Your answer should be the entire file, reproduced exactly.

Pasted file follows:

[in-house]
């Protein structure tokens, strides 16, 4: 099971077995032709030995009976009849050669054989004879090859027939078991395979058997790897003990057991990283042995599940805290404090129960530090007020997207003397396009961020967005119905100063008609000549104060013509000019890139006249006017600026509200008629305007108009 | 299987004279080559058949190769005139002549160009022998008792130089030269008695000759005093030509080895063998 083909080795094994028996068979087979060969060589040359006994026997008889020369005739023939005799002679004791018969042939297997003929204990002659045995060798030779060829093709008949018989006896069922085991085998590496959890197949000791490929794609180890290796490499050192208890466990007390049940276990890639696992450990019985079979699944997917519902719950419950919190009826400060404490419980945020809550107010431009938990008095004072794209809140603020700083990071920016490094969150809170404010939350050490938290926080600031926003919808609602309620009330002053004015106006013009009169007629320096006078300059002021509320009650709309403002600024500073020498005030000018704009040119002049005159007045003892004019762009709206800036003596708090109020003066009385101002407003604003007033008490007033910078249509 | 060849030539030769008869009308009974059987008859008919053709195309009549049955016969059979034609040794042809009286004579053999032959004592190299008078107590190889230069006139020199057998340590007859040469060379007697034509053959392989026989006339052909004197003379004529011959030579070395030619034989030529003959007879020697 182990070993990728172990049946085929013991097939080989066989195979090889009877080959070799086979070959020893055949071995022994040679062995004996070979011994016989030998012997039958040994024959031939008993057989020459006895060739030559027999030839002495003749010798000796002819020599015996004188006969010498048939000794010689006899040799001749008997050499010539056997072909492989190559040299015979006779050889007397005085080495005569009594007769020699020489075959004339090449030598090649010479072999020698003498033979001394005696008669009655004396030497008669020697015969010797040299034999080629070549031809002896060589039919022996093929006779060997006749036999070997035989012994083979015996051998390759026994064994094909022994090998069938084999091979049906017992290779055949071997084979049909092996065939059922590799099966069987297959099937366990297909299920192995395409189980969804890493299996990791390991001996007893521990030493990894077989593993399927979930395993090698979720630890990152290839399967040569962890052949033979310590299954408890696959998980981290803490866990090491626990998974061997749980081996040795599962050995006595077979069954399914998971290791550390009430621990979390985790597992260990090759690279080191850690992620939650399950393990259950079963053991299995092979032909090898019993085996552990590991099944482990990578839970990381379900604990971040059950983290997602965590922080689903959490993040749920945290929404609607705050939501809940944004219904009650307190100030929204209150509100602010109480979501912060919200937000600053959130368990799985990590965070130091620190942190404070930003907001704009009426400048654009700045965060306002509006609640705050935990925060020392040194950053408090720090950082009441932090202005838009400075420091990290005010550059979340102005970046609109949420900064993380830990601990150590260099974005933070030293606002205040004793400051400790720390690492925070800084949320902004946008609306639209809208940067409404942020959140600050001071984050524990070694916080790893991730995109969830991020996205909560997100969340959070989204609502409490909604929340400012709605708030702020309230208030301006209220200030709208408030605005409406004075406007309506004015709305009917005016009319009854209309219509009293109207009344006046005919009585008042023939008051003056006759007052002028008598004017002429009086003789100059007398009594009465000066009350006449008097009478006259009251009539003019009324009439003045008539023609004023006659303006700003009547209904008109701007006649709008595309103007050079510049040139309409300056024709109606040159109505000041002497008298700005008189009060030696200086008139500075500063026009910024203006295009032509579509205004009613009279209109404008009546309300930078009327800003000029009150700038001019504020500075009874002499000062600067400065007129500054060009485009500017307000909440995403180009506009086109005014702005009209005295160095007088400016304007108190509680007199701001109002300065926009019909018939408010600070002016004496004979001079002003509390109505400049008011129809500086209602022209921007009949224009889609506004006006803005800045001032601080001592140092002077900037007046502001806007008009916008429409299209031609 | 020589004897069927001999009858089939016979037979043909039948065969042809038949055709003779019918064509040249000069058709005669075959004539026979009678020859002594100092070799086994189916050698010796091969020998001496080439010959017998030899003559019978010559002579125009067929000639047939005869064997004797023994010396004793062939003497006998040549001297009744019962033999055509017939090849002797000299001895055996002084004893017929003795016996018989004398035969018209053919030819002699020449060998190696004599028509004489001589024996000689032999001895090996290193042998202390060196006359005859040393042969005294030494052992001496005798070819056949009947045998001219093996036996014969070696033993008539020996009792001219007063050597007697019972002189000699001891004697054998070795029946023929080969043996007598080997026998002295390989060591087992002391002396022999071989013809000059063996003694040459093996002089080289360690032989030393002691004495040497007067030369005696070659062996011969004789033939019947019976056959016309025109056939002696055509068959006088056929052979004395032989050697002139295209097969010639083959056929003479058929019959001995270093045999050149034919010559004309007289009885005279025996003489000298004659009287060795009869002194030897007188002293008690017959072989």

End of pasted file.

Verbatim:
[in-house]
């Protein structure tokens, strides 16, 4: 099971077995032709030995009976009849050669054989004879090859027939078991395979058997790897003990057991990283042995599940805290404090129960530090007020997207003397396009961020967005119905100063008609000549104060013509000019890139006249006017600026509200008629305007108009 | 299987004279080559058949190769005139002549160009022998008792130089030269008695000759005093030509080895063998 083909080795094994028996068979087979060969060589040359006994026997008889020369005739023939005799002679004791018969042939297997003929204990002659045995060798030779060829093709008949018989006896069922085991085998590496959890197949000791490929794609180890290796490499050192208890466990007390049940276990890639696992450990019985079979699944997917519902719950419950919190009826400060404490419980945020809550107010431009938990008095004072794209809140603020700083990071920016490094969150809170404010939350050490938290926080600031926003919808609602309620009330002053004015106006013009009169007629320096006078300059002021509320009650709309403002600024500073020498005030000018704009040119002049005159007045003892004019762009709206800036003596708090109020003066009385101002407003604003007033008490007033910078249509 | 060849030539030769008869009308009974059987008859008919053709195309009549049955016969059979034609040794042809009286004579053999032959004592190299008078107590190889230069006139020199057998340590007859040469060379007697034509053959392989026989006339052909004197003379004529011959030579070395030619034989030529003959007879020697 182990070993990728172990049946085929013991097939080989066989195979090889009877080959070799086979070959020893055949071995022994040679062995004996070979011994016989030998012997039958040994024959031939008993057989020459006895060739030559027999030839002495003749010798000796002819020599015996004188006969010498048939000794010689006899040799001749008997050499010539056997072909492989190559040299015979006779050889007397005085080495005569009594007769020699020489075959004339090449030598090649010479072999020698003498033979001394005696008669009655004396030497008669020697015969010797040299034999080629070549031809002896060589039919022996093929006779060997006749036999070997035989012994083979015996051998390759026994064994094909022994090998069938084999091979049906017992290779055949071997084979049909092996065939059922590799099966069987297959099937366990297909299920192995395409189980969804890493299996990791390991001996007893521990030493990894077989593993399927979930395993090698979720630890990152290839399967040569962890052949033979310590299954408890696959998980981290803490866990090491626990998974061997749980081996040795599962050995006595077979069954399914998971290791550390009430621990979390985790597992260990090759690279080191850690992620939650399950393990259950079963053991299995092979032909090898019993085996552990590991099944482990990578839970990381379900604990971040059950983290997602965590922080689903959490993040749920945290929404609607705050939501809940944004219904009650307190100030929204209150509100602010109480979501912060919200937000600053959130368990799985990590965070130091620190942190404070930003907001704009009426400048654009700045965060306002509006609640705050935990925060020392040194950053408090720090950082009441932090202005838009400075420091990290005010550059979340102005970046609109949420900064993380830990601990150590260099974005933070030293606002205040004793400051400790720390690492925070800084949320902004946008609306639209809208940067409404942020959140600050001071984050524990070694916080790893991730995109969830991020996205909560997100969340959070989204609502409490909604929340400012709605708030702020309230208030301006209220200030709208408030605005409406004075406007309506004015709305009917005016009319009854209309219509009293109207009344006046005919009585008042023939008051003056006759007052002028008598004017002429009086003789100059007398009594009465000066009350006449008097009478006259009251009539003019009324009439003045008539023609004023006659303006700003009547209904008109701007006649709008595309103007050079510049040139309409300056024709109606040159109505000041002497008298700005008189009060030696200086008139500075500063026009910024203006295009032509579509205004009613009279209109404008009546309300930078009327800003000029009150700038001019504020500075009874002499000062600067400065007129500054060009485009500017307000909440995403180009506009086109005014702005009209005295160095007088400016304007108190509680007199701001109002300065926009019909018939408010600070002016004496004979001079002003509390109505400049008011129809500086209602022209921007009949224009889609506004006006803005800045001032601080001592140092002077900037007046502001806007008009916008429409299209031609 | 020589004897069927001999009858089939016979037979043909039948065969042809038949055709003779019918064509040249000069058709005669075959004539026979009678020859002594100092070799086994189916050698010796091969020998001496080439010959017998030899003559019978010559002579125009067929000639047939005869064997004797023994010396004793062939003497006998040549001297009744019962033999055509017939090849002797000299001895055996002084004893017929003795016996018989004398035969018209053919030819002699020449060998190696004599028509004489001589024996000689032999001895090996290193042998202390060196006359005859040393042969005294030494052992001496005798070819056949009947045998001219093996036996014969070696033993008539020996009792001219007063050597007697019972002189000699001891004697054998070795029946023929080969043996007598080997026998002295390989060591087992002391002396022999071989013809000059063996003694040459093996002089080289360690032989030393002691004495040497007067030369005696070659062996011969004789033939019947019976056959016309025109056939002696055509068959006088056929052979004395032989050697002139295209097969010639083959056929003479058929019959001995270093045999050149034919010559004309007289009885005279025996003489000298004659009287060795009869002194030897007188002293008690017959072989």